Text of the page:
Ukraine: Growth falls to over one-year low in Q1
June 20, 2019
A second estimate of national accounts data revealed that the first-quarter slowdown was milder than previously estimated, with annual growth revised up to 2.5% from 2.2%. Nevertheless, this was still substantially down from the previous quarter’s 3.5% year-on-year expansion and marked the lowest reading since Q4 2017. In seasonally-adjusted quarter-on-quarter terms, growth slumped to 0.2% in Q1, from 1.1% in Q4.
The first quarter slowdown was largely driven by tumbling public spending which curbed overall domestic demand growth. Government consumption contracted 8.3% year-on-year in Q1, deteriorating markedly from the previous quarter’s 2.4% dip, as the dire state of public finances and the conditions linked to the IMF program nudged the authorities to go ahead with fiscal consolidation plans. Furthermore, inventories shrank notably in the first quarter, more than offsetting roaring fixed investment growth (Q1: +17.4% year-on-year; Q4: +10.2% yoy) to take a bite out of the overall expansion. On a more positive note, household spending growth picked up from 8.5% in Q4 to 10.7% in Q1 amid lower inflation and improving labor market conditions.
On the external front, metrics improved markedly in the first quarter. Export growth in annual terms soared to 6.8% (Q4: +0.4% yoy), bolstered by a strong increase in merchandise shipments. This signals that the sector remained resilient to rising headwinds amid the ongoing global trade spat and regional geopolitical uncertainty. Meanwhile, import growth also picked up in the first quarter (Q1: +6.5% yoy; Q4: +2.8% yoy), albeit less profoundly than that of exports. As a result, the external sector’s contribution to growth improved from minus 1.4 percentage points in Q4 to minus 1.0 percentage point in Q1, marking the best result since Q2 2016.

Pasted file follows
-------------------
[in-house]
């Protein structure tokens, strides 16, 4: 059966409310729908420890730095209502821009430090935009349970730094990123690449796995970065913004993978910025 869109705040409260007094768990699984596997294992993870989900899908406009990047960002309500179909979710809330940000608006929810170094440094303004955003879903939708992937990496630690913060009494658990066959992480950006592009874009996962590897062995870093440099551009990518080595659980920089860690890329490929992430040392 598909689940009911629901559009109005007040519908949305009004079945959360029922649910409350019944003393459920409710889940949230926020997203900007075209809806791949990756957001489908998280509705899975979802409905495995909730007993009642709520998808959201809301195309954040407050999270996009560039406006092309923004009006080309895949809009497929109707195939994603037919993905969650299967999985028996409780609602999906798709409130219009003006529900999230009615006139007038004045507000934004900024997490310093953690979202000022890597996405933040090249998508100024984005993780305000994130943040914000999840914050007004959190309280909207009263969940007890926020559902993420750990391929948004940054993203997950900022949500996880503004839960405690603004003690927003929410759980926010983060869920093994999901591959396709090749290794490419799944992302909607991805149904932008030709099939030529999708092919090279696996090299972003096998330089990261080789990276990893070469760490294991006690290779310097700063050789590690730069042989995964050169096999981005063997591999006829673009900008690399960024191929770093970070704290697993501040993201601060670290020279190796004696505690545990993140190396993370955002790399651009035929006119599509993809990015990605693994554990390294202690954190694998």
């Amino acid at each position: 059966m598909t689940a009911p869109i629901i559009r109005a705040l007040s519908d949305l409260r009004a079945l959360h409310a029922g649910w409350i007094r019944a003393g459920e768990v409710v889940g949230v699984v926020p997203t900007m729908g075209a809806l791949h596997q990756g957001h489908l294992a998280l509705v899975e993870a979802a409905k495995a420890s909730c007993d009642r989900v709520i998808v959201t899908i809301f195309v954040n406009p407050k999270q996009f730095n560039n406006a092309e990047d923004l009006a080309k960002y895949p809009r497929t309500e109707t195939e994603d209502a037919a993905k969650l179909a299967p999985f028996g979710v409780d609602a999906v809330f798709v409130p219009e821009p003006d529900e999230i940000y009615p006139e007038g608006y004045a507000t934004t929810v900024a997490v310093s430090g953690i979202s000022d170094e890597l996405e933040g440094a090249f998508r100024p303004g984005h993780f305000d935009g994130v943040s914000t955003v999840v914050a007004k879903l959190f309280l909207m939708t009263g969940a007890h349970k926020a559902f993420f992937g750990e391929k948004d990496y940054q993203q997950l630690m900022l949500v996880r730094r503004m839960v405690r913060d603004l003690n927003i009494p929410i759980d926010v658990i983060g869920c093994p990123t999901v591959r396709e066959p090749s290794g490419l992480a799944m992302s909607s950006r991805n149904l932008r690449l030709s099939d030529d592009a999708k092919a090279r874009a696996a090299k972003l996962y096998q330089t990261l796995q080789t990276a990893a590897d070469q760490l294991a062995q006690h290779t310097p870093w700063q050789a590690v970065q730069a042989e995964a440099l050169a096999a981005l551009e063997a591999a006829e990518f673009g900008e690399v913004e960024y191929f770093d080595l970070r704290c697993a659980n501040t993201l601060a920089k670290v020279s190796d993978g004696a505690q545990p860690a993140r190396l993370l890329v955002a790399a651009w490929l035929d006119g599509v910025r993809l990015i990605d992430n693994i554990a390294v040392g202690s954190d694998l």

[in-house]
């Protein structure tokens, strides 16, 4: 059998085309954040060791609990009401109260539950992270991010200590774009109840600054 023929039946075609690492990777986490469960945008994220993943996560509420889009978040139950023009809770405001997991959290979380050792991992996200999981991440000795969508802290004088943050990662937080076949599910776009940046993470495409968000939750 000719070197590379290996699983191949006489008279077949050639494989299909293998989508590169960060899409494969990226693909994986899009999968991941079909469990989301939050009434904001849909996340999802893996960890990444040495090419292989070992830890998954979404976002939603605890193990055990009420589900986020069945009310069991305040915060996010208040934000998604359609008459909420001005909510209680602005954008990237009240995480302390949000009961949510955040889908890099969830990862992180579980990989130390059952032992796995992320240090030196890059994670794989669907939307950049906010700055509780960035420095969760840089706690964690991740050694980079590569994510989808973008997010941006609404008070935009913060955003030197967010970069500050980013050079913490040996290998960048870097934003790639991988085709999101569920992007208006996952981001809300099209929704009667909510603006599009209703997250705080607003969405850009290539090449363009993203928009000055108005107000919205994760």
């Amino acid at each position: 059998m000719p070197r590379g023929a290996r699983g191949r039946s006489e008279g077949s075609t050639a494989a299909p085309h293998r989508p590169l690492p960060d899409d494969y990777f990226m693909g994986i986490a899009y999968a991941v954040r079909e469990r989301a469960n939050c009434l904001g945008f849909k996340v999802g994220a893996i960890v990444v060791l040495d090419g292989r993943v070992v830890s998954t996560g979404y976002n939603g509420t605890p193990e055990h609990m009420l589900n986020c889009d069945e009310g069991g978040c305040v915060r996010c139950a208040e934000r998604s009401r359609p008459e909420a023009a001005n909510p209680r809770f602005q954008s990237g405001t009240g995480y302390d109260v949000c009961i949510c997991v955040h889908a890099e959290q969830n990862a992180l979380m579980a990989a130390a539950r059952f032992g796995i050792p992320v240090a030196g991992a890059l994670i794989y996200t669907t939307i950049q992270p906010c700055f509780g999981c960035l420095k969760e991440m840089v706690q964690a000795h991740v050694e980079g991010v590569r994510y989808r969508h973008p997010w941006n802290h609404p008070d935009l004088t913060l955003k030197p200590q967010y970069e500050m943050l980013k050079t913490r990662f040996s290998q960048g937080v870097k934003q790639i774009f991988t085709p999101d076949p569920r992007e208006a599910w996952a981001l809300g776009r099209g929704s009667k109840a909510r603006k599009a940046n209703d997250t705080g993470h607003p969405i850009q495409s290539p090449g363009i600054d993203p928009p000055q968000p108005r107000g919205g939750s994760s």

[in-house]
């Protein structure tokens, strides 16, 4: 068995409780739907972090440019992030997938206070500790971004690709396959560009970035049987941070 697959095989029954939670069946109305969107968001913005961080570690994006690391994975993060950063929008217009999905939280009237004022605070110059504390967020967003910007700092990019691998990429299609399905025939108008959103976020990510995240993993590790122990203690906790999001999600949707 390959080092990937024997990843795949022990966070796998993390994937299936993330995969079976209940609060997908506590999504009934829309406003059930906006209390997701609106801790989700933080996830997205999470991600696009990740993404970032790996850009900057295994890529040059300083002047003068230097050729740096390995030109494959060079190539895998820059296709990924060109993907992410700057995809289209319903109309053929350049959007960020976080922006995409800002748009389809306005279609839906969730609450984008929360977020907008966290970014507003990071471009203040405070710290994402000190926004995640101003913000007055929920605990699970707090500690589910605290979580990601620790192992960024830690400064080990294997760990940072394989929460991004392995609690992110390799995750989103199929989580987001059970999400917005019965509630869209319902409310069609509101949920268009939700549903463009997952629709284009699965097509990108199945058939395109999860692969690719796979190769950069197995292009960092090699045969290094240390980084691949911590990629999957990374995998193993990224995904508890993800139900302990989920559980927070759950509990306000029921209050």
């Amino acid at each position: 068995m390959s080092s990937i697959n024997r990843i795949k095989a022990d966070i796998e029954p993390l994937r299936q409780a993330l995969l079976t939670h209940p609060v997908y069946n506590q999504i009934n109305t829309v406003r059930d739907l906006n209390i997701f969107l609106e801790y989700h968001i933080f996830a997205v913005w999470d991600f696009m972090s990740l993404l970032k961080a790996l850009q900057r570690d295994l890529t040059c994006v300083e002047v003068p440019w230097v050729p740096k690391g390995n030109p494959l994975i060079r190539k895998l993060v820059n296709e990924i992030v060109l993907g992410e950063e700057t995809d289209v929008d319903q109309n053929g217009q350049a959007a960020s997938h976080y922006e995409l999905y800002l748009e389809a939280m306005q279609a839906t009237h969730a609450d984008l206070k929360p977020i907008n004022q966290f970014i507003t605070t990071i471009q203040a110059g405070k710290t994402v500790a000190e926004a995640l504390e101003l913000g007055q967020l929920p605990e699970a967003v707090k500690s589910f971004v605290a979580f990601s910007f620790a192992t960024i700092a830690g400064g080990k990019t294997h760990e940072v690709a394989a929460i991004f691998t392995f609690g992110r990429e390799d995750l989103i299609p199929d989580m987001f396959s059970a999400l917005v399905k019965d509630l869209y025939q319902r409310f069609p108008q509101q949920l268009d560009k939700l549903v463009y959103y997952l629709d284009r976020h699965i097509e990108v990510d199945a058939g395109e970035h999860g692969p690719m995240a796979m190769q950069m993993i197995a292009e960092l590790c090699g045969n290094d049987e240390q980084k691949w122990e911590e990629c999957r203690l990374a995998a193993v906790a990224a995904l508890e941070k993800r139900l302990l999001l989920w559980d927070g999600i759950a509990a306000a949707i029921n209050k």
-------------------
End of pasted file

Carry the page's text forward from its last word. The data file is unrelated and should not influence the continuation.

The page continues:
Ukraine GDP Forecast
The Central Bank expects growth to ease to 2.5% this year, before picking up to 2.9% in 2020. FocusEconomics panelists, meanwhile, project GDP to expand 2.7% in 2019, which is unchanged from last month’s forecast, and 2.9% in 2020.
Author: Almanas Stanapedis, Economist